Can You Get into a Good College with a Low GPA?

Getting a low GPA will definitely dishearten you and may lead you to believe that you may not be able to get into your dream college or into one of the top universities in the country. If you think that a low GPA can be a deal breaker, it probably can; but, the good news is that there are ways for you to balance out a low academic standing in high school and still get a fair shot in getting into college.

Now, you’re smiling. And you’re probably asking how. Here are some ways on how you can still get into a good college with a low GPA. Your job is to convince the admissions office that other components of your application are more reflective of your academic potential than your grades.

  • Aim for high standardized test scores. I’m talking about SAT, SAT IIs, ACTs, and even APs. You can get high scores by taking plenty of time to study and prepare for these tests. The good thing about the SAT IIs is that you can choose the subjects in which you are most confident of your abilities. Then, do your best to ace them!
  • Showcase outstanding extracurricular leadership and success. Remember that admissions officers look for well-rounded students who excel not only in the classroom, but also perform well in the real world, as well. Take advantage of the activities that you do outside campus and make sure to highlight interesting hobbies and undertakings that you do, such as community service, volunteering, participating in clubs and organizations, and athletics. If you have an interesting hobby, try to always think about how to take it to the next level by gaining some kind of meaningful credential that reflects your passion and ability.
  • Get strong recommendations from your teachers or mentors. Admissions officers also give significant weight to letters of recommendation because this is how they get to know students from a human perspective. If they learn how good of a leader you are or how passionate you are about the things that you believe in – in spite of your mediocre academic performance – they can give you a fair consideration.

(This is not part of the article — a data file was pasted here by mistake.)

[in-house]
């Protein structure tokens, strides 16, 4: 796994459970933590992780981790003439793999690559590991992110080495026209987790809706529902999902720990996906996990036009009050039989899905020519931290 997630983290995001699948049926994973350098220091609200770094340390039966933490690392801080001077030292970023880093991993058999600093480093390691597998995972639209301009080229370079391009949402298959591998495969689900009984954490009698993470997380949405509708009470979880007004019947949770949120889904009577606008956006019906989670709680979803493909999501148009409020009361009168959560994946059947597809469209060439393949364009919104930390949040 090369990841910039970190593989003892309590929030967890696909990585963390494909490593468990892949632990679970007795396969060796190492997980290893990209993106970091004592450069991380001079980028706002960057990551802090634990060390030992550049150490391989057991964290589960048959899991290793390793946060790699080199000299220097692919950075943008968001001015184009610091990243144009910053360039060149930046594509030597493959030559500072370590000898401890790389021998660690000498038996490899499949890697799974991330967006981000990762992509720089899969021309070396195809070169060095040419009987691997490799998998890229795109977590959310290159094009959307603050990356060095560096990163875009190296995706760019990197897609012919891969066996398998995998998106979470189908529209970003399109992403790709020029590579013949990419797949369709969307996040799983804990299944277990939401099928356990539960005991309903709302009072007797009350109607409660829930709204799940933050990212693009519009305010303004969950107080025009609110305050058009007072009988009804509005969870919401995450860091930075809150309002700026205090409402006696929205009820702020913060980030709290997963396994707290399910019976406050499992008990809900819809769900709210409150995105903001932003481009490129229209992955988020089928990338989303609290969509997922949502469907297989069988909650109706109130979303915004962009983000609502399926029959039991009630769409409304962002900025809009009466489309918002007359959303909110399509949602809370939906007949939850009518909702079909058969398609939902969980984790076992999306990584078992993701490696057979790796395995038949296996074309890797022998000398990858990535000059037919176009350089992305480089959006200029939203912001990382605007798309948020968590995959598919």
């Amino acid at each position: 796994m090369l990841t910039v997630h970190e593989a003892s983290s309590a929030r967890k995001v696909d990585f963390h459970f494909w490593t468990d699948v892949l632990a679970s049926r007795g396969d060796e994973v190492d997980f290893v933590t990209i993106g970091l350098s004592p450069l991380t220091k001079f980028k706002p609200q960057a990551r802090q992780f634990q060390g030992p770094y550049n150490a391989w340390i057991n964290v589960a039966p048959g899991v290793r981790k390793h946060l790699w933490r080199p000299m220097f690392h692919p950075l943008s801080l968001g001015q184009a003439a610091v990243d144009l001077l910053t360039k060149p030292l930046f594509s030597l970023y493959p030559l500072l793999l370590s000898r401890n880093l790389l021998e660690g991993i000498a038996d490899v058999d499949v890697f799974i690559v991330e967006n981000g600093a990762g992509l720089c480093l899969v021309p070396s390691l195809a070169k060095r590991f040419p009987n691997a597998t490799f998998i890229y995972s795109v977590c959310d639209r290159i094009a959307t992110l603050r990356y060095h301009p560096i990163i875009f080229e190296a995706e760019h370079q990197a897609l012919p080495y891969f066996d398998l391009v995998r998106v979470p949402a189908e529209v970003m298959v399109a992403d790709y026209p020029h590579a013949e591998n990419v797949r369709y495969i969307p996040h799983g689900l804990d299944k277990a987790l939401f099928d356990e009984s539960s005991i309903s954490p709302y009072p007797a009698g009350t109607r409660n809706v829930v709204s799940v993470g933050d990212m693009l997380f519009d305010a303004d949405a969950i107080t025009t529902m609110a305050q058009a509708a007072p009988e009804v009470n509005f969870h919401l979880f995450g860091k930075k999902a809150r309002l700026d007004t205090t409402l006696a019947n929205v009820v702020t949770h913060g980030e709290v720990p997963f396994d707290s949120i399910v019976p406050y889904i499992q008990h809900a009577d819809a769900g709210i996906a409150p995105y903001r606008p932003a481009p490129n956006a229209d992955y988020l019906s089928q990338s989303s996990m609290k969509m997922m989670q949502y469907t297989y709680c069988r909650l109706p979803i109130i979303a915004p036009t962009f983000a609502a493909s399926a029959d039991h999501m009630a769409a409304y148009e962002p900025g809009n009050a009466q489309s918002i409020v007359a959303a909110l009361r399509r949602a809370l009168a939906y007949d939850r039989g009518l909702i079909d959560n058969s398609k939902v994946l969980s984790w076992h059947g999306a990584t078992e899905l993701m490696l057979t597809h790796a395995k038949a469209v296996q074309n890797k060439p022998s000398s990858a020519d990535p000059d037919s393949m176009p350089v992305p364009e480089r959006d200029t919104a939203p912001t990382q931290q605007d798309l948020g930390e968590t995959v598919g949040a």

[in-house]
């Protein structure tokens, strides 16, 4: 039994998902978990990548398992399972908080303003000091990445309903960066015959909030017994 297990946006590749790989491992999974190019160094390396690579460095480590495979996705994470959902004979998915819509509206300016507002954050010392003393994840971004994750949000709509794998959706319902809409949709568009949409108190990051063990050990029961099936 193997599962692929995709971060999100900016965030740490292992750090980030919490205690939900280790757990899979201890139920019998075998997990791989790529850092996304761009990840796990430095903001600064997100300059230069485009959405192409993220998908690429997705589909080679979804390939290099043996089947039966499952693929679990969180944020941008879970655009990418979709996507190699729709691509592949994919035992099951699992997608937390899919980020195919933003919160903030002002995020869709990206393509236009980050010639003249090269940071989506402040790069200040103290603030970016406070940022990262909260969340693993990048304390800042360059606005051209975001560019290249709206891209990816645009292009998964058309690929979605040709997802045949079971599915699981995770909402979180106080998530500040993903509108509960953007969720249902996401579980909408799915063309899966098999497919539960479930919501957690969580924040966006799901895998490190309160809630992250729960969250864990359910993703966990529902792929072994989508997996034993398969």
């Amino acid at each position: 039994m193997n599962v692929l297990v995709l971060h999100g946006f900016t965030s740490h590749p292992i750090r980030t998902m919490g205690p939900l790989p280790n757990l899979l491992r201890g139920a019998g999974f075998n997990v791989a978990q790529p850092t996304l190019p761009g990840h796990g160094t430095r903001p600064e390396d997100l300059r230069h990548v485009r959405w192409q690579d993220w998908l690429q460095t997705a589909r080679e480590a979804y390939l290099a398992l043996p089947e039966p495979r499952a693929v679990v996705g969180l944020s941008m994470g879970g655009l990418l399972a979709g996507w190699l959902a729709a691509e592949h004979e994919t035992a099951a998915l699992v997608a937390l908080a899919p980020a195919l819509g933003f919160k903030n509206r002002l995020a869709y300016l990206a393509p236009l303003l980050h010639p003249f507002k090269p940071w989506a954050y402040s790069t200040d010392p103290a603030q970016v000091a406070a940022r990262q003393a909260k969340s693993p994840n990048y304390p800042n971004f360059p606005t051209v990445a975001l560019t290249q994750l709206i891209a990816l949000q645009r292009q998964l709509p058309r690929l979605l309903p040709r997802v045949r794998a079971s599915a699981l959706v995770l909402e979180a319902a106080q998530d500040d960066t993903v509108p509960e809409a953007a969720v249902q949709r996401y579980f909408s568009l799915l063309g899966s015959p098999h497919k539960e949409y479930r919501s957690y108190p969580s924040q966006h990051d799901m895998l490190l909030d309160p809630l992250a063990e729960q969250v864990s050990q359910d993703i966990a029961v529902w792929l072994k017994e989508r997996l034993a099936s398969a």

• Craft a compelling personal statement and masterful supplements. Your application, especially the personal statement, gives you the opportunity to showcase yourself and your talents in your own words and largely on your own terms. This is where you can explain why you want to attend a particular college and why should they accept you. Include the qualities that you have and how these qualities can help you contribute to the school’s community. Be interesting. Be remarkable. Make your evaluation jump off the page, and the admissions reader might be more willing to overlook your low GPA.

Although you are facing an uphill battle, there are a lot of ways that can help you demonstrate your worthiness for a particular school even if you have a low GPA. So, do not let your grades upset you. There is usually nothing you can do to substantially change them at this point, so move forward with confidence and make up for lost time.  Let it be a challenge for you to think of ways to set yourself apart and make the college you love, love you back.

 

About the Author


David Mainiero, Co-Founder and Director of Operations of InGenius Prep, is an experienced educator and academic and admissions counselor with over almost a decade of experience helping students unlock their potential and achieve their dreams. Having founded and run multiple and small businesses, David has a strong entrepreneurial track record.

He graduated from Dartmouth College Summa Cum Laude with Highest Honors in History with a focus on Nationalism in the Near East and was inducted as a member of Phi Beta Kappa. Several years later, he earned a JD from Harvard Law School. To this day, he believes that the most important moments in his own education were learning with his peers during his time as a Policy Debater in high school and college.

David knows firsthand what success looks like and how to achieve it; his passion to help students discover their own passions and realize their fullest potential motivates him to travel all around the world to share his visions for educational access.